5 Ways Content Leaders Can Win Over Experts Inside B2B Firms

11/30/16 -- Visitor

When you lead content creation for a B2B firm, you depend on cooperation from your company's subject matter experts. Unless they contribute their knowledge, you can't do your job. Yet it can be hard to get some experts on your side.

Some of them may see you as that person who is constantly asking for things -- ideas, customer examples, and precious time. Or, they may see you as the person who rewrites their words. And on top of that, some may not believe in the value of the company's thought leadership content efforts; that is, the value of your work.

How can you get your company's internal experts on your side? Consider these five best practices, gleaned both from our experience, and the experiences of the content leaders who attended our recent thought leadership content seminar:

1. Make your experts' lives easier. As a content leader, you are asking for your company's subject matter experts' time -- as noted, a scarce commodity. Think about how you can streamline your processes and communications to take up less of it. This includes being clear about writing and editing instructions and deadlines. For example, a content quality checklist (advice about avoiding jargon, the need for client examples) manages expectations, and lets the SMEs know what's expected of them.

2. Show them the fun part. Content creation is not all work and no fun. When one of your company's experts gets wide social network exposure due to a piece of content, make sure everyone in the firm hears about it. A simple "way to go" email, complimenting the person on the successful piece, and copying leaders at the firm, can get the word out. The same is true for speaking engagements, or mentions in trade press. Did a client send an email complimenting the piece of content? That, too, can be a fun win for the expert – one worth sharing with the firm. And it may be the beginning of an alliance between you and the expert.

3. Listen more, speak less. If you find it difficult to get an expert to contribute to content work, listen to him closely. Why isn't he contributing? What are the obstacles? They may vary widely.

One person simply may not understand what you can do to help them in writing and editing process. (That's easily fixed.) Another may have had a beef with your predecessor. (That's a trickier fix, but getting the expert a few wins can go a long way toward making him forgive and forget old grudges.) Still another may feel that the content team just doesn't "get" the industry-specific concepts well enough to help. (You have to prove fluency in the topic area. Request a face-to-face meeting. Most people like to talk about their work.)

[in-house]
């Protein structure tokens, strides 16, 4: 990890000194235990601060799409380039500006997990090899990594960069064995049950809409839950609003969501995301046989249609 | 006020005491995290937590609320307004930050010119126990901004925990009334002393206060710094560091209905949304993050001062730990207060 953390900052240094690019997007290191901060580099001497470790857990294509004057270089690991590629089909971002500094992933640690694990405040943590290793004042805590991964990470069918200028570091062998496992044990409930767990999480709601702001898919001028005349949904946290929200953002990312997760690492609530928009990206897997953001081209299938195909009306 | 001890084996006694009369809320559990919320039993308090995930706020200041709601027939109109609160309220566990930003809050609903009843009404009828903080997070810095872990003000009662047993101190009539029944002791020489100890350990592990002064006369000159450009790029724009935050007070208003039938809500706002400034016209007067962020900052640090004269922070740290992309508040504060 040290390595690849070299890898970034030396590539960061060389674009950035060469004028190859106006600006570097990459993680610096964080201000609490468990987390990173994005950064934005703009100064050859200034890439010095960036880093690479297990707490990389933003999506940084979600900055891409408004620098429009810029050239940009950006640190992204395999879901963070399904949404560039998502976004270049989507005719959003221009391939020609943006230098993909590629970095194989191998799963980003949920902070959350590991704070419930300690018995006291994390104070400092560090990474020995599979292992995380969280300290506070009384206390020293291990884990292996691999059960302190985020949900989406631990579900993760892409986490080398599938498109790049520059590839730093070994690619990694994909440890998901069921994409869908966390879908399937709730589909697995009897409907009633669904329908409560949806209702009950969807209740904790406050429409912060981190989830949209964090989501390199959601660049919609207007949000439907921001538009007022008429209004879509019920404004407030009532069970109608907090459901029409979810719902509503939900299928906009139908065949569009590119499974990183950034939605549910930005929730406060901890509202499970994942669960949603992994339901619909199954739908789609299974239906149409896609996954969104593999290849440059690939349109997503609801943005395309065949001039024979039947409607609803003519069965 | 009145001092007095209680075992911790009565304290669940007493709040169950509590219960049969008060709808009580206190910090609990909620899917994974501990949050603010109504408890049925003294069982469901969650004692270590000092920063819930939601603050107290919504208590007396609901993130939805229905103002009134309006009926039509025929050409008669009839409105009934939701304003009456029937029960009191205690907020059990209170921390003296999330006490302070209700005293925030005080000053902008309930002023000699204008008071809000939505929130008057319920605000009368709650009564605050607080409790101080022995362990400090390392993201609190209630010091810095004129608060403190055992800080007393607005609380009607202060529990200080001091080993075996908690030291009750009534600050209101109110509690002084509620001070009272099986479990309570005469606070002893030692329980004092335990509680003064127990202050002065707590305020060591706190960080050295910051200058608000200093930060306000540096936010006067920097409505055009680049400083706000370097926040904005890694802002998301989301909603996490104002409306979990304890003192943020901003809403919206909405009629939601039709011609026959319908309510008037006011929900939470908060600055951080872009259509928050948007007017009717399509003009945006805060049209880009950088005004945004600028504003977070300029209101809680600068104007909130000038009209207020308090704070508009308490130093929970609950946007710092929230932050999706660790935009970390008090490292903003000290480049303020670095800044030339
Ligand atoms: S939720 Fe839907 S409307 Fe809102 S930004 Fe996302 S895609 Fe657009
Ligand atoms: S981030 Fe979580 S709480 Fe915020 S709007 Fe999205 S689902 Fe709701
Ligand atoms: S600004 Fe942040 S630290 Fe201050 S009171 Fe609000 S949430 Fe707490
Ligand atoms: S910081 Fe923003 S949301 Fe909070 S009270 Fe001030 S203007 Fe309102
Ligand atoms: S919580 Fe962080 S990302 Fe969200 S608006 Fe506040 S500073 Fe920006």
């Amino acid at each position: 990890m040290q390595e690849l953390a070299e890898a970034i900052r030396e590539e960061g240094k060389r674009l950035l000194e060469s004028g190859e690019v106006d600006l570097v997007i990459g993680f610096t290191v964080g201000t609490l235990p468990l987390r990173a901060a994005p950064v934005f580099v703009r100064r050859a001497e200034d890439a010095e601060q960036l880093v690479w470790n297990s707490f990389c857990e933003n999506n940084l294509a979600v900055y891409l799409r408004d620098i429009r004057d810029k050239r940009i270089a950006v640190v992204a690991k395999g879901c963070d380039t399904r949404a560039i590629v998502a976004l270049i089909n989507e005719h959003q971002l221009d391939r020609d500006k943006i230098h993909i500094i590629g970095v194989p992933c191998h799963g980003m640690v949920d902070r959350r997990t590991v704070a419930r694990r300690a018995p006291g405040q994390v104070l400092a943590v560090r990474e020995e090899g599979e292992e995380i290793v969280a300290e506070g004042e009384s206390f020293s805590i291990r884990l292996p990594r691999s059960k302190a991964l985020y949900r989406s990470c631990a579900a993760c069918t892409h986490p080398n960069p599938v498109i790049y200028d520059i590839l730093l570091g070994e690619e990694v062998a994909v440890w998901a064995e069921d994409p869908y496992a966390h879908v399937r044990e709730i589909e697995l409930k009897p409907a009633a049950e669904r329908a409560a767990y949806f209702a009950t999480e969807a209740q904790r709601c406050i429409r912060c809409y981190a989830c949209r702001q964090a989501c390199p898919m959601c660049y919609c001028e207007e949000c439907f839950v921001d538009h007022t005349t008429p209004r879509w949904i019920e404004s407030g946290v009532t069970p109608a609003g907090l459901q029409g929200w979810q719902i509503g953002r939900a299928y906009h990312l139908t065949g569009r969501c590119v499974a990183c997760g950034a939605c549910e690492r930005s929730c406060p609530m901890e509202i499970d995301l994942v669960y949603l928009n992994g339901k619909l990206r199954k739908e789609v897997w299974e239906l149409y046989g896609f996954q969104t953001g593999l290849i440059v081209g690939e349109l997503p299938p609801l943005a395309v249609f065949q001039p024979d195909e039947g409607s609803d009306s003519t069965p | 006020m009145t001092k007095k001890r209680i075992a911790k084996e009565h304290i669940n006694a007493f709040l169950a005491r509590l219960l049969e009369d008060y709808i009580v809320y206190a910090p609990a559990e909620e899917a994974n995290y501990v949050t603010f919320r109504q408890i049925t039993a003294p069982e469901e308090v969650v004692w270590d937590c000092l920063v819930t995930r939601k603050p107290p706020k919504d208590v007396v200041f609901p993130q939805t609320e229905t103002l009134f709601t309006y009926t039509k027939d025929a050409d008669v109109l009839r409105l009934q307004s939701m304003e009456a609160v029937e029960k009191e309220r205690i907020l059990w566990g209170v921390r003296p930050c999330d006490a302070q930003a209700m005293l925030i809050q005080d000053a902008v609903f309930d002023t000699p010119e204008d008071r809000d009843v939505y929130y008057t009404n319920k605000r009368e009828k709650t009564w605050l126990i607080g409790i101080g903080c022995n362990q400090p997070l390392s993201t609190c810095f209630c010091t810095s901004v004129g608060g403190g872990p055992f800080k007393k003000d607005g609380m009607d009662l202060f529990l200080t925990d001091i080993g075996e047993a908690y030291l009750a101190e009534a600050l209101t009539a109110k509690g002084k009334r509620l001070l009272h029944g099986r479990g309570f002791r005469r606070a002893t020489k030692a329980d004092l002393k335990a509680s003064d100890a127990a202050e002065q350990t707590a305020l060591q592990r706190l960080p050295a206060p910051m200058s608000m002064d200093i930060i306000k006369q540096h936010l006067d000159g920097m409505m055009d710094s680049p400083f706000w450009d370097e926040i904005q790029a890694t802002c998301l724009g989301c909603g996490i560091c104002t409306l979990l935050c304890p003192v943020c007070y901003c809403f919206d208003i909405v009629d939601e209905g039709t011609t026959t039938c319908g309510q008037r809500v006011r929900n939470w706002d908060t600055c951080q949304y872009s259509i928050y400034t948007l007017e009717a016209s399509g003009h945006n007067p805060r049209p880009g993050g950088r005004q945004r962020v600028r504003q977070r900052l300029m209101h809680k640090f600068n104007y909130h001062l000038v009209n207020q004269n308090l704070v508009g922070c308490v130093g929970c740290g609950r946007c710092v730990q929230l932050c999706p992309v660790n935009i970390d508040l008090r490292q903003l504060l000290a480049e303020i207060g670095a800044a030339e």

Think about a past colleague who you felt really understood you. That person likely did more listening than talking.

4. Develop a process and stick with it. In content creation, as in parenting, consistency is key. If kids know the bedtime routine, for instance, the parent can stop negotiating each step, every night. As a content leader, you want to develop clear processes for idea generation, idea approval, and editing. I'm not a fan of rigid process that can never be tweaked, but a checklist can head off misunderstandings. Clear process also reassures time-starved people that the project will have a beginning, middle, and end and not drag on interminably. Processes also help convey the impression that you know what you're doing.

5. Pay attention to the skeptics. Every firm has oppositional experts. ("Why can't I write about the Internet of Things?" "I'm just too busy to write a story for your website.") Figure out who needs to be convinced of the value of your content creation and marketing efforts. With some simple strategies, you can win more people over.

For instance, has one of your difficult expert's colleagues written a terrific piece that prompted client inquiries and led to new business? That's a powerful convincer. Has one of your skeptic's peers secured a coveted speaking slot at an industry conference? Let him know that an article was a springboard for getting the gig, and maybe he would love to present at a conference, too.

Measure the ROI of thought leadership content efforts as clearly as possible, in terms of new leads, new business, and brand awareness. This helps you speak to the skeptics, and prove the value of your thought leadership content efforts.


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